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Re: [Gnu-arch-users] [HEY TOM!] unhelpful error for unreadable directori

From: Tom Lord
Subject: Re: [Gnu-arch-users] [HEY TOM!] unhelpful error for unreadable directories
Date: Sat, 24 Apr 2004 19:01:39 -0700 (PDT)

    > From: Aaron Bentley <address@hidden>

    > Tom Lord wrote:

    > > But it is impossible to write usefully correct code that would print
    > > only:

    > >         "%s is not readable\n", path

    > > (The message printed may be correct but it may not be what the actual
    > > problem was.)

    > One way to address the problem would be to put a test for
    > readability before the stat.  That would be a pessimization, but
    > it would have the same behaviour as doing the test after the
    > stat if the stat failed.

    > Since unreadable directories are a showstopper, what's wrong with 
    > reporting that problem if it's encountered?

The "check oil" warning light on my car has started going on at random
intervals (actually, there's a pattern to it but it took a while to
figure out).  This is a critical warning light that's supposed to mean
"Stop Driving Now or Your Engine Will Seize Up and Your Car Will Soon
Suddenly Become an Inert and Permanently Useless Pile of Scrap Metal
That You Will Have to _Pay_ Somebody to Take Away!".

Meanwhile: (1) I absolutely must drive about 150 miles this weekend to
complete the move.  (2) There's no chance of getting the engine
serviced until monday.

Thankfully, I was able to get a mechanic to take a quick look at the
situation and listen to me describe the detailed symptoms.  He's about
89% confident that the warning light is signaling that..... guess what

The test device that controls the warning light is broken.

There's few things more annoying than a failure detection system whose
rate of failure is comperable to or greater than the system it's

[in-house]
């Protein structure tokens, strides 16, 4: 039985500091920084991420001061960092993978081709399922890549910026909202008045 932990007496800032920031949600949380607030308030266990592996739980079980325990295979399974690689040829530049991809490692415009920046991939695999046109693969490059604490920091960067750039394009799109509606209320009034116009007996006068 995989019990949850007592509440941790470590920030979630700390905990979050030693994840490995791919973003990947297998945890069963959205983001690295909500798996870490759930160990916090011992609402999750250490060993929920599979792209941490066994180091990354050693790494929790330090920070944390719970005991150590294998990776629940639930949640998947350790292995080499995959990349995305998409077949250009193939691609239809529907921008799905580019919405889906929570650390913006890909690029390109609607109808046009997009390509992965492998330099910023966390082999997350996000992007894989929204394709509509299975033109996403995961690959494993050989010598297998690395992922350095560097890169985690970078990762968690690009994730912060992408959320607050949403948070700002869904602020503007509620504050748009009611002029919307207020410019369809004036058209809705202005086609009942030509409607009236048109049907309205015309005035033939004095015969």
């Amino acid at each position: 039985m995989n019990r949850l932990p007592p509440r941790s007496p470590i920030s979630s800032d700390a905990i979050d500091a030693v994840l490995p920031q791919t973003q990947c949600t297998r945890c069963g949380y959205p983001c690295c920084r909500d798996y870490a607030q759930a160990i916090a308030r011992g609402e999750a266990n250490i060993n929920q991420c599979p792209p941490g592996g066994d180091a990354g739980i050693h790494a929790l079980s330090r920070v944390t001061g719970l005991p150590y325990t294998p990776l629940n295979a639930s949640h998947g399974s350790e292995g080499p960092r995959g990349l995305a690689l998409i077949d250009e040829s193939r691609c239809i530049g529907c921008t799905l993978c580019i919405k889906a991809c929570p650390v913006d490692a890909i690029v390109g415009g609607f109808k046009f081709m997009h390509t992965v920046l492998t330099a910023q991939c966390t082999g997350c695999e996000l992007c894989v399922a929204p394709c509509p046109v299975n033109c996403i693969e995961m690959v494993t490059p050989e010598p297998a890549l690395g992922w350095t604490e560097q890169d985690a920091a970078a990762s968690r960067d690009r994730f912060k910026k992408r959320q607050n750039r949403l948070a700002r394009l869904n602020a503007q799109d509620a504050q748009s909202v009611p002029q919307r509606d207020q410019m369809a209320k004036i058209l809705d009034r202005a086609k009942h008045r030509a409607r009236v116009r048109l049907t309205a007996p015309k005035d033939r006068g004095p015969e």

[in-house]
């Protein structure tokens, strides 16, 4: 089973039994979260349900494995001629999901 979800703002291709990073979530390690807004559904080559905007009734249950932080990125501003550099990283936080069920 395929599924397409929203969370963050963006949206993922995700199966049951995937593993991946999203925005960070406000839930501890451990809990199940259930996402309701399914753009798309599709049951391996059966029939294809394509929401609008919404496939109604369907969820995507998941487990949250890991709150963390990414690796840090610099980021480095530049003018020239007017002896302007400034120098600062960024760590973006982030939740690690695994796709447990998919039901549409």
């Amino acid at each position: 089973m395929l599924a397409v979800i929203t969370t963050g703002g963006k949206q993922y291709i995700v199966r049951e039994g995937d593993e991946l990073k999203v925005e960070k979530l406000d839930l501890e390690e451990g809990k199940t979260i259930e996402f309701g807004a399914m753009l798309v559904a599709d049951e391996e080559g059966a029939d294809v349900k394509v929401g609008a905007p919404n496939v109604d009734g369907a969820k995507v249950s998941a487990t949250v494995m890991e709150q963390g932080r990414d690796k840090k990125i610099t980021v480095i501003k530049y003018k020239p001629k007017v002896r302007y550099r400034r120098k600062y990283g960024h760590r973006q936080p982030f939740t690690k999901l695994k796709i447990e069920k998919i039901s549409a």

supposed to be protecting.

Ok, in the case of the oil light .... it's actually The Right Thing.
After all, an oil pump failure or engine drained of oil are
car-ruining (even life-endangering) conditions.  An annoyance every 14
years because it goes off spuriously is a small price to pay ---
especially since this particular sensor went off once before, in the
past, quite correctly (and thus saved the day).

But this subdir stuff:  you're not talking about "saving the day".
You're talking about saving somebody, what, say an average of 10m
puzzling over a rare, confusing error message?

And at what cost?  Eventually, your proposed test will fail
_incorrectly_ and tla will abort when it doesn't have to.  Unlike a
scary red light on my dashboard, an abort by tla is a problem that
can't be solved short of modifying and recompiling tla.

So, you're solving a rare confusing error message with a rarer yet
_catastrophic_ failure mode.  No, that's not The Right Thing.



It would actually have to be a "searchability" test, not a
"readability" test, since unreadable directories can still be
searchable and that's all we actually need to detect a subtree.

And it's not guaranteed to be correct.  Never underestimate the
perversity of what people can do to filesystem semantics without
violating the letter of Posix and/or (like NFS or AFS) what people
will consider "reasonable".

The only thing inventory _needs_ to be able to do to discover if a
subdir is a subtree is successfully lstat for a possibly non-existent
{arch} file.

Operating systems have quite a bit of (even somewhat reasonable)
liberty for how they provide for that and portable unix permission
bits aren't really a constraint on the OS.

Consider for example that the `x' permission on a directory that lacks
`r' is pretty weak protection.  A finer-grained control might allow a
user to search for _certain_ files but not all --- e.g., the dir might
lack `x' yet you can still (as a special exception) see if it contains

The test you propose here would just get in the way on such a system.

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